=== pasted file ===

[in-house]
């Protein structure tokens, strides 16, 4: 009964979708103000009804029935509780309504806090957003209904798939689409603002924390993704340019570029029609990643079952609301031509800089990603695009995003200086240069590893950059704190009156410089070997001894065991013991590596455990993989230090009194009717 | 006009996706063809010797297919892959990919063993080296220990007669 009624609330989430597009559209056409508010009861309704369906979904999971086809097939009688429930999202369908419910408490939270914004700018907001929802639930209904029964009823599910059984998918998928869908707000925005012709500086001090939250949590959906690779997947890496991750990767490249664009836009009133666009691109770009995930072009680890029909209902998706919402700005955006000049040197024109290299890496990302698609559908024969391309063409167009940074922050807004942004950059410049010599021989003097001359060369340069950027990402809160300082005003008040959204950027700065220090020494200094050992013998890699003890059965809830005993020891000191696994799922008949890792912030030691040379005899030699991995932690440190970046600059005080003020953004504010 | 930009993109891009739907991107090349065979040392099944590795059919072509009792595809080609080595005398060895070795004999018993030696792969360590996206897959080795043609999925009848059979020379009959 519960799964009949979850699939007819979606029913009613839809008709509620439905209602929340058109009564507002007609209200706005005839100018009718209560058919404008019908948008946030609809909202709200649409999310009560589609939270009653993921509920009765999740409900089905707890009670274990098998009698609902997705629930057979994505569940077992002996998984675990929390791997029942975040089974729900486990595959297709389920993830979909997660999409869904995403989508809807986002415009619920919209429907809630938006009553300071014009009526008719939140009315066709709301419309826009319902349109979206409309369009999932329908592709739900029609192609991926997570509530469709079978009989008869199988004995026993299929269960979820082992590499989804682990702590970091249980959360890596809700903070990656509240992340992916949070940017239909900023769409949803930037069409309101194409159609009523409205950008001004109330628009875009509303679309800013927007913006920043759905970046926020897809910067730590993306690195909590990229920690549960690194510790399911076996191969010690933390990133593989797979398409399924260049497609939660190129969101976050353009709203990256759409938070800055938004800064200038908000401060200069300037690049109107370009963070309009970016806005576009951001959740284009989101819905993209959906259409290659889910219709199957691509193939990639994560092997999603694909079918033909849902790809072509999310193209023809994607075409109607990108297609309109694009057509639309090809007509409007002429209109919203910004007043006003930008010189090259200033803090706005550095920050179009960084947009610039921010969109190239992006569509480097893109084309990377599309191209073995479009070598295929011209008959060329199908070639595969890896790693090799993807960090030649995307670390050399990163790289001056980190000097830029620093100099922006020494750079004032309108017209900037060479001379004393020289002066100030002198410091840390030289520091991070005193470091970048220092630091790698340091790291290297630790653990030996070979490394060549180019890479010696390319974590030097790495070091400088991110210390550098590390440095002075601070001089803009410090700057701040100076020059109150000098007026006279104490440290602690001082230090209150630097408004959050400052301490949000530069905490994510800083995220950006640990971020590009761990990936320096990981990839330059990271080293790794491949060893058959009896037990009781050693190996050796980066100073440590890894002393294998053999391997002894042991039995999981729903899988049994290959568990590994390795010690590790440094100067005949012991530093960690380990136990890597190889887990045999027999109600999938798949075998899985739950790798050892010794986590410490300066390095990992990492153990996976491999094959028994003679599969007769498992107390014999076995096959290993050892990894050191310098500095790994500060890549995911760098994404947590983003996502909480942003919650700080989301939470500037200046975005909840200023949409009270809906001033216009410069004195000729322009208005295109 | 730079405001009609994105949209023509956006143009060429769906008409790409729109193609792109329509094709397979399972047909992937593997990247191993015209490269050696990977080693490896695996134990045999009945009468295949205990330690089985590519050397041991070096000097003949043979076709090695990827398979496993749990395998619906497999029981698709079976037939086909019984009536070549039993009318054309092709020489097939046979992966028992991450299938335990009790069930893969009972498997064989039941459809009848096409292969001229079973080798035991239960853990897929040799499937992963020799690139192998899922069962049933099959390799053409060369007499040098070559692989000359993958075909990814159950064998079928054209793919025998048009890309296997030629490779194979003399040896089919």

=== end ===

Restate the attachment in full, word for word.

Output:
[in-house]
């Protein structure tokens, strides 16, 4: 009964979708103000009804029935509780309504806090957003209904798939689409603002924390993704340019570029029609990643079952609301031509800089990603695009995003200086240069590893950059704190009156410089070997001894065991013991590596455990993989230090009194009717 | 006009996706063809010797297919892959990919063993080296220990007669 009624609330989430597009559209056409508010009861309704369906979904999971086809097939009688429930999202369908419910408490939270914004700018907001929802639930209904029964009823599910059984998918998928869908707000925005012709500086001090939250949590959906690779997947890496991750990767490249664009836009009133666009691109770009995930072009680890029909209902998706919402700005955006000049040197024109290299890496990302698609559908024969391309063409167009940074922050807004942004950059410049010599021989003097001359060369340069950027990402809160300082005003008040959204950027700065220090020494200094050992013998890699003890059965809830005993020891000191696994799922008949890792912030030691040379005899030699991995932690440190970046600059005080003020953004504010 | 930009993109891009739907991107090349065979040392099944590795059919072509009792595809080609080595005398060895070795004999018993030696792969360590996206897959080795043609999925009848059979020379009959 519960799964009949979850699939007819979606029913009613839809008709509620439905209602929340058109009564507002007609209200706005005839100018009718209560058919404008019908948008946030609809909202709200649409999310009560589609939270009653993921509920009765999740409900089905707890009670274990098998009698609902997705629930057979994505569940077992002996998984675990929390791997029942975040089974729900486990595959297709389920993830979909997660999409869904995403989508809807986002415009619920919209429907809630938006009553300071014009009526008719939140009315066709709301419309826009319902349109979206409309369009999932329908592709739900029609192609991926997570509530469709079978009989008869199988004995026993299929269960979820082992590499989804682990702590970091249980959360890596809700903070990656509240992340992916949070940017239909900023769409949803930037069409309101194409159609009523409205950008001004109330628009875009509303679309800013927007913006920043759905970046926020897809910067730590993306690195909590990229920690549960690194510790399911076996191969010690933390990133593989797979398409399924260049497609939660190129969101976050353009709203990256759409938070800055938004800064200038908000401060200069300037690049109107370009963070309009970016806005576009951001959740284009989101819905993209959906259409290659889910219709199957691509193939990639994560092997999603694909079918033909849902790809072509999310193209023809994607075409109607990108297609309109694009057509639309090809007509409007002429209109919203910004007043006003930008010189090259200033803090706005550095920050179009960084947009610039921010969109190239992006569509480097893109084309990377599309191209073995479009070598295929011209008959060329199908070639595969890896790693090799993807960090030649995307670390050399990163790289001056980190000097830029620093100099922006020494750079004032309108017209900037060479001379004393020289002066100030002198410091840390030289520091991070005193470091970048220092630091790698340091790291290297630790653990030996070979490394060549180019890479010696390319974590030097790495070091400088991110210390550098590390440095002075601070001089803009410090700057701040100076020059109150000098007026006279104490440290602690001082230090209150630097408004959050400052301490949000530069905490994510800083995220950006640990971020590009761990990936320096990981990839330059990271080293790794491949060893058959009896037990009781050693190996050796980066100073440590890894002393294998053999391997002894042991039995999981729903899988049994290959568990590994390795010690590790440094100067005949012991530093960690380990136990890597190889887990045999027999109600999938798949075998899985739950790798050892010794986590410490300066390095990992990492153990996976491999094959028994003679599969007769498992107390014999076995096959290993050892990894050191310098500095790994500060890549995911760098994404947590983003996502909480942003919650700080989301939470500037200046975005909840200023949409009270809906001033216009410069004195000729322009208005295109 | 730079405001009609994105949209023509956006143009060429769906008409790409729109193609792109329509094709397979399972047909992937593997990247191993015209490269050696990977080693490896695996134990045999009945009468295949205990330690089985590519050397041991070096000097003949043979076709090695990827398979496993749990395998619906497999029981698709079976037939086909019984009536070549039993009318054309092709020489097939046979992966028992991450299938335990009790069930893969009972498997064989039941459809009848096409292969001229079973080798035991239960853990897929040799499937992963020799690139192998899922069962049933099959390799053409060369007499040098070559692989000359993958075909990814159950064998079928054209793919025998048009890309296997030629490779194979003399040896089919």